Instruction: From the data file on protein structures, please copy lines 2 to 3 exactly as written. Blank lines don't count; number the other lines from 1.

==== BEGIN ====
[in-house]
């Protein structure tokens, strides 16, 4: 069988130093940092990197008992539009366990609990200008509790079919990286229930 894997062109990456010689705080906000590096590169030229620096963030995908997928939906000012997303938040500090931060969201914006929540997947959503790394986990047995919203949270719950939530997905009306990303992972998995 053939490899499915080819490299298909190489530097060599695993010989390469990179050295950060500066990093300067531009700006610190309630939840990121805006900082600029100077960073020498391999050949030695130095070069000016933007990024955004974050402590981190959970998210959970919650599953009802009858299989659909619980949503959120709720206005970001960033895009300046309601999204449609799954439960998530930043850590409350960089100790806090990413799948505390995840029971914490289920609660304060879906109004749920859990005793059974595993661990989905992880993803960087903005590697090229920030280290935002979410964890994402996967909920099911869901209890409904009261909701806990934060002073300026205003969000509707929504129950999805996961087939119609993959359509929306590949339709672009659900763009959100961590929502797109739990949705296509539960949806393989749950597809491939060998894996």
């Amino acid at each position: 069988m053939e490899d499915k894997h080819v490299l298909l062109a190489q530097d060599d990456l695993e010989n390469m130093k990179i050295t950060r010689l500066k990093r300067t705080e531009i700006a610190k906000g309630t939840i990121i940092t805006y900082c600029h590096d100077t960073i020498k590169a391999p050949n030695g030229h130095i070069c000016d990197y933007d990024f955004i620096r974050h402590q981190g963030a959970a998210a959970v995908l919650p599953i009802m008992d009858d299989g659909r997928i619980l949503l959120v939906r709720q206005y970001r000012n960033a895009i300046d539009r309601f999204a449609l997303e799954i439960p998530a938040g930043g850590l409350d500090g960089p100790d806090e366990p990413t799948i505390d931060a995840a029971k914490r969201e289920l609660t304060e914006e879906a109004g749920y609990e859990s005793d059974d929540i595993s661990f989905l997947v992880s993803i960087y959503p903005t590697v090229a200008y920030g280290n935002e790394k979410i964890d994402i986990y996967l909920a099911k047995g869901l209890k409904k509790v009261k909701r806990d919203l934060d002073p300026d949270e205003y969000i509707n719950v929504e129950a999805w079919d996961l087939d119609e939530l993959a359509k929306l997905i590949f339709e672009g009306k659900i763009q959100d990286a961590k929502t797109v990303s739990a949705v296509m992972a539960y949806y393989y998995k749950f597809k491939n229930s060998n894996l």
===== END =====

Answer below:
């Protein structure tokens, strides 16, 4: 069988130093940092990197008992539009366990609990200008509790079919990286229930 894997062109990456010689705080906000590096590169030229620096963030995908997928939906000012997303938040500090931060969201914006929540997947959503790394986990047995919203949270719950939530997905009306990303992972998995 053939490899499915080819490299298909190489530097060599695993010989390469990179050295950060500066990093300067531009700006610190309630939840990121805006900082600029100077960073020498391999050949030695130095070069000016933007990024955004974050402590981190959970998210959970919650599953009802009858299989659909619980949503959120709720206005970001960033895009300046309601999204449609799954439960998530930043850590409350960089100790806090990413799948505390995840029971914490289920609660304060879906109004749920859990005793059974595993661990989905992880993803960087903005590697090229920030280290935002979410964890994402996967909920099911869901209890409904009261909701806990934060002073300026205003969000509707929504129950999805996961087939119609993959359509929306590949339709672009659900763009959100961590929502797109739990949705296509539960949806393989749950597809491939060998894996």
């Amino acid at each position: 069988m053939e490899d499915k894997h080819v490299l298909l062109a190489q530097d060599d990456l695993e010989n390469m130093k990179i050295t950060r010689l500066k990093r300067t705080e531009i700006a610190k906000g309630t939840i990121i940092t805006y900082c600029h590096d100077t960073i020498k590169a391999p050949n030695g030229h130095i070069c000016d990197y933007d990024f955004i620096r974050h402590q981190g963030a959970a998210a959970v995908l919650p599953i009802m008992d009858d299989g659909r997928i619980l949503l959120v939906r709720q206005y970001r000012n960033a895009i300046d539009r309601f999204a449609l997303e799954i439960p998530a938040g930043g850590l409350d500090g960089p100790d806090e366990p990413t799948i505390d931060a995840a029971k914490r969201e289920l609660t304060e914006e879906a109004g749920y609990e859990s005793d059974d929540i595993s661990f989905l997947v992880s993803i960087y959503p903005t590697v090229a200008y920030g280290n935002e790394k979410i964890d994402i986990y996967l909920a099911k047995g869901l209890k409904k509790v009261k909701r806990d919203l934060d002073p300026d949270e205003y969000i509707n719950v929504e129950a999805w079919d996961l087939d119609e939530l993959a359509k929306l997905i590949f339709e672009g009306k659900i763009q959100d990286a961590k929502t797109v990303s739990a949705v296509m992972a539960y949806y393989y998995k749950f597809k491939n229930s060998n894996l």